Proper 12 • Colossians 2:6–15(16–19) • July 28, 2013
By Joel Biermann
True to form, Paul uses the first verse, bluntly to declare his point: you received Jesus Christ the Lord, so walk in him. The rest of the pericope simply unpacks the admonition in a Colossian context—one with more than its share of threats to Christian faith and a life walking in harmony with that faith. The greatest threat in Colossae seems to have been some strain of Judaizers. But there were the added problems of “philosophy, empty deception, traditions of men, and elemental world principles.” Faced with this list, we encounter our greatest threat: trying to make the problems of Paul’s readers relevant to twenty-first century listeners. In case you have failed to notice, Judaizers do not pose a threat to your parishioners. No one in your congregation is being urged to undergo circumcision for promised spiritual benefits. Carefully explaining the problems of Paul’s people (an introduction to the tenets of Judaizers, an overview of first century Greek and Roman philosophy, an exploration of the possible translations of stoiceia) does not help. The problems of Paul’s people are not the problems of your people—at least not exactly.
To make this text speak directly to your people, simply recognize the very real threat to your own congregation that comes from the immediate context of the surrounding culture. Judaizers may not be lurking in your narthex, but the problems of philosophy, empty deception, traditions of men, and the world’s governing principles are there. In fact, they are in your nave. Living as we are on the especially ugly side of the Enlightenment, there is a dominant philosophical human tradition that drives the culture and infiltrates the thinking of every person in your pews. You recognize it even if you don’t name it: the autonomous individual benignly searching for a meaningful life while granting to other autonomous individuals their innate right to seek and find their own meaningful lives.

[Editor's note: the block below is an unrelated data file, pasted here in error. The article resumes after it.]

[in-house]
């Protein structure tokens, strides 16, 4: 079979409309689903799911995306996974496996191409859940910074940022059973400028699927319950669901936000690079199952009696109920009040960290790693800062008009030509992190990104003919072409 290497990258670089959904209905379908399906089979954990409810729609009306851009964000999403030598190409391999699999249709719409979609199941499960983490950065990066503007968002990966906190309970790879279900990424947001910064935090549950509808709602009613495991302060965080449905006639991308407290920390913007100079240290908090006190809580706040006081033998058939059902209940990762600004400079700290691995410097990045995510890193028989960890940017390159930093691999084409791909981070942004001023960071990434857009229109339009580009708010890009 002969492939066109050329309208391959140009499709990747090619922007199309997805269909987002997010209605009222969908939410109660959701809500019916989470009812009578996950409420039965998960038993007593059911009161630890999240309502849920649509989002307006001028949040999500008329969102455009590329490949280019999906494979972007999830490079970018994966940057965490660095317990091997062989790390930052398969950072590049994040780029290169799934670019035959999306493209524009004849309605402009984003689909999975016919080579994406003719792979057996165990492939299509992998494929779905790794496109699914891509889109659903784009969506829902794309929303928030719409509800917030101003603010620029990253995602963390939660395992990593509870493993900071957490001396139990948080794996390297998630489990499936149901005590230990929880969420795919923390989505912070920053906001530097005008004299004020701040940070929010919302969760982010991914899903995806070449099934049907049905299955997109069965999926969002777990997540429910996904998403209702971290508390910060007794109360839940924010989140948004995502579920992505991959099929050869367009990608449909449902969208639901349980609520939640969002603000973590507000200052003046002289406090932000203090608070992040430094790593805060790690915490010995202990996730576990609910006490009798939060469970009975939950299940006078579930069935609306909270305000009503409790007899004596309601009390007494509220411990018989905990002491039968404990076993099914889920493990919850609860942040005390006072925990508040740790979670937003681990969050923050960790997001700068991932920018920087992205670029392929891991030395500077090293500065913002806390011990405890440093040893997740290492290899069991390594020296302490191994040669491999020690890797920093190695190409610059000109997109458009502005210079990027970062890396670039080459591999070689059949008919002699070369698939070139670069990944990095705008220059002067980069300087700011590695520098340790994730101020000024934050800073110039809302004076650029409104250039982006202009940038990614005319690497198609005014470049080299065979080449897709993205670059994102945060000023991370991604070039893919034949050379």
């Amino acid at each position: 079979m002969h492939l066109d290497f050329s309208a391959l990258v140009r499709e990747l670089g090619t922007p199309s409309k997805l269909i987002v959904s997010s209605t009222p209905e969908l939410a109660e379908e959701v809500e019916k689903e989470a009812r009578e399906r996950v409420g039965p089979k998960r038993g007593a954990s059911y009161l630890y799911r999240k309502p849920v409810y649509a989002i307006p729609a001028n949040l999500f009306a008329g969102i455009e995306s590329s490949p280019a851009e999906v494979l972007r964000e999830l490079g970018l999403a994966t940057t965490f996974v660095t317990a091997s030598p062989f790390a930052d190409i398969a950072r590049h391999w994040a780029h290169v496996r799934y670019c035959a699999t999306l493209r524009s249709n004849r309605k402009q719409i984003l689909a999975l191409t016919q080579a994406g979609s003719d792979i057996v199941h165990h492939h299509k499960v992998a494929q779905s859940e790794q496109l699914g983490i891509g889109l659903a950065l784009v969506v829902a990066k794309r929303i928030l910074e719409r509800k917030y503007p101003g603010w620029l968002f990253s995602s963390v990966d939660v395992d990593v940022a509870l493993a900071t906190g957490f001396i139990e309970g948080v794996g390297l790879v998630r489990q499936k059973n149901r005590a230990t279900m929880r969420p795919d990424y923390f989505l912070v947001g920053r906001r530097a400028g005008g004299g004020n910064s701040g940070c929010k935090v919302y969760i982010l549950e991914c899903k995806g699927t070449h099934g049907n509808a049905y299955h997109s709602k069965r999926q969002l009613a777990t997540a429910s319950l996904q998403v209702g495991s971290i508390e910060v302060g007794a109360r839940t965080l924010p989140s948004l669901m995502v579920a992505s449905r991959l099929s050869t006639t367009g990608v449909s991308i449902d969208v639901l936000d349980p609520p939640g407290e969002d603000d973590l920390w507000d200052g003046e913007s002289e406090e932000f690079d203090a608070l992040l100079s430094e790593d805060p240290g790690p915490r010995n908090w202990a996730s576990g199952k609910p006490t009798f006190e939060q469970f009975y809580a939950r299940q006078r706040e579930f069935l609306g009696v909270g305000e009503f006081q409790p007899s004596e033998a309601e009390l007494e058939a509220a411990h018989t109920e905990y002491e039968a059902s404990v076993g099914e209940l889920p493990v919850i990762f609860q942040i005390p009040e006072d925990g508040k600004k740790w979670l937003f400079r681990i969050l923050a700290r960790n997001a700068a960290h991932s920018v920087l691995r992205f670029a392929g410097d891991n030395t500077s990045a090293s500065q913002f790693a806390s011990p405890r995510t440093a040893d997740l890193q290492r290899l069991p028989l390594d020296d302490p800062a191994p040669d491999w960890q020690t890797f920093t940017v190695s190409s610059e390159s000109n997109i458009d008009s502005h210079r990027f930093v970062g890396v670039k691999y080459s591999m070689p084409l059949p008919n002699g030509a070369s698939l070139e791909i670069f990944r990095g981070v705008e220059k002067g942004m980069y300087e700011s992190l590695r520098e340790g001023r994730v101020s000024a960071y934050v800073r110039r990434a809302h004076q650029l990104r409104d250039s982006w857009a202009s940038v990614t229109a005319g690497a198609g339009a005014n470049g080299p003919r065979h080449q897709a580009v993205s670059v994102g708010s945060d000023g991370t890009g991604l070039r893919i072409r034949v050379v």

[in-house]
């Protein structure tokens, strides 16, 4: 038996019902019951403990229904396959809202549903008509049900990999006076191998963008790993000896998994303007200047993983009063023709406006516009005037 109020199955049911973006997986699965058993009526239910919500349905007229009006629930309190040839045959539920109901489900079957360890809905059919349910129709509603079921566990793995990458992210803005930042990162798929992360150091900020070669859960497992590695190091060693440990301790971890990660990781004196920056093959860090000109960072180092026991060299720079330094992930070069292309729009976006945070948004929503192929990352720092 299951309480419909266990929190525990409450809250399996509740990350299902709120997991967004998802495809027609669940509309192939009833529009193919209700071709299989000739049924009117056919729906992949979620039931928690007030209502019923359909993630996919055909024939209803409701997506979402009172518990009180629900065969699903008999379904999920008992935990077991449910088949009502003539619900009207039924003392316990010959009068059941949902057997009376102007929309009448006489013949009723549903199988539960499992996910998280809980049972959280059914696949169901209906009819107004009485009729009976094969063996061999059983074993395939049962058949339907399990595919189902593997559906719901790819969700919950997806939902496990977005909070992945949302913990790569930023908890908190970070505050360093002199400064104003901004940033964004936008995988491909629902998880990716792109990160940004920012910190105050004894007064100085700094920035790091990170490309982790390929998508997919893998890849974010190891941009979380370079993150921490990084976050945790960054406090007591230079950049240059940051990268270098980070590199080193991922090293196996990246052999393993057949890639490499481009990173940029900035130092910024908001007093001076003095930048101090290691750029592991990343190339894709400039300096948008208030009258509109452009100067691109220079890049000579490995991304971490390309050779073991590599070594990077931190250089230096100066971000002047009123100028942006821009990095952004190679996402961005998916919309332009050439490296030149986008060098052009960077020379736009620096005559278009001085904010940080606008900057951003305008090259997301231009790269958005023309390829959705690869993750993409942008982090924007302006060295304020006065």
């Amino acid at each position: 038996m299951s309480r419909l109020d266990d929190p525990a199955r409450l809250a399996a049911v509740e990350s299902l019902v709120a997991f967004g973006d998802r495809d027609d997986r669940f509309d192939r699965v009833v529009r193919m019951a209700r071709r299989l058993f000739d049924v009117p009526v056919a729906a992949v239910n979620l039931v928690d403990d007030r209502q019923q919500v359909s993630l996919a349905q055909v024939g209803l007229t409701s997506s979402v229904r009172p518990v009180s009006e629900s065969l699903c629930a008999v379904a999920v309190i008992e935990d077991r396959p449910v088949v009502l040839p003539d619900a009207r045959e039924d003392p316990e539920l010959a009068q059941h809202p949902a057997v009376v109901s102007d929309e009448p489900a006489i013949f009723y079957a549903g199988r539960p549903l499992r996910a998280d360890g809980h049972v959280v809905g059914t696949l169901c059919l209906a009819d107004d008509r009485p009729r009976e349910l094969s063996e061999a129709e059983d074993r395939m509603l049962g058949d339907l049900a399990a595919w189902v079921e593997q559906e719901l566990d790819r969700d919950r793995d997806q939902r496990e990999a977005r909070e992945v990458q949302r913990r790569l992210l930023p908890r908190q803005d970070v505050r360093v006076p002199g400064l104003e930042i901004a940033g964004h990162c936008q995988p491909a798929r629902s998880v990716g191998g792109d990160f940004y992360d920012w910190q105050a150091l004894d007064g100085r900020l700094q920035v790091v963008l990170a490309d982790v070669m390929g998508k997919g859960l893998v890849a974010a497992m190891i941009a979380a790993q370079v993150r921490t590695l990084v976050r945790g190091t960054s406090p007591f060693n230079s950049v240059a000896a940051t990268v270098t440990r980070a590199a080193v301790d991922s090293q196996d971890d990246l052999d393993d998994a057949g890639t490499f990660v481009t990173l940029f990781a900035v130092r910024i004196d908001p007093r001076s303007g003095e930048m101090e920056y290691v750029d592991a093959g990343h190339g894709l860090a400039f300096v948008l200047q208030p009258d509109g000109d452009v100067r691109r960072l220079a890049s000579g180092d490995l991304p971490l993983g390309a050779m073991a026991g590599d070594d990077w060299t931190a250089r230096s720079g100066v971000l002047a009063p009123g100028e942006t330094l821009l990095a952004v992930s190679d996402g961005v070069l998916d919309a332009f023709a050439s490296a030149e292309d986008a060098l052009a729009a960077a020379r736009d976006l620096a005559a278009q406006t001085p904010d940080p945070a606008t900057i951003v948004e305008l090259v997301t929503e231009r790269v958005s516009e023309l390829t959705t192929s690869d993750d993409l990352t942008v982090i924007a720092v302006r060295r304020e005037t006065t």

This basic world principle takes on many forms and is expressed in a variety of innovative philosophies, all of which afflict your people to varying degrees. Add to this the lure of awed, unflinching trust in the radical materialism of science as master narrative, the errant pursuit of a nation founded on biblical principles, and the sequestering of God-talk and God-thought to the corner of life called “spirituality,” and you have a glimpse of the twenty-first- century threats to a Christianity that is walked 24–7. Our people are left believing that the church is there to provide meaning for life, strength for the important things that need doing during “real time,” and refuge from the hurts and sorrows of “real life.” What they are not taught is that the Christ and his church should so capture, conform, and direct the individual into God’s narrative that nothing is the same anymore, and all of life is redefined, reshaped and reoriented in disorienting and dramatic ways. Why such a life-shattering new reality? Simple: Jesus is God. Learning this, people learn to walk in Jesus Christ the Lord. Your task is to teach it.
Goal: Since Jesus is Lord his reign should extend over his people—even the mundane, routine, and “secular” parts of their lives.
Malady: We relegate Christ’s rule to “spiritual” or churchly things and let the driving forces of culture regulate the rest of life—the practical and relevant parts. Or, we use Christ and his church as a tool for finding a meaningful and fulfilling life.
Means: Jesus is God. He has authority. You are joined to him in baptism. In his church he conforms you to his reality.
Who’s Your Drummer?
Introduction: Whether we know it or not, we all walk in step with a certain cadence.
I. Jesus is Lord.
A. He is God.
B. He claimed you in baptism.
II. The world’s ways deceive us.
A. We limit Jesus’s reign.
B. We try to use Christ and his church to meet our world-driven goals.
III. Walk in Jesus.
A. Don’t walk over, around, or through Jesus.
B. Walk in synch with his purposes—drums—for you.
C. Follow his drums in all of life: family, finances, work, politics, and entertainment.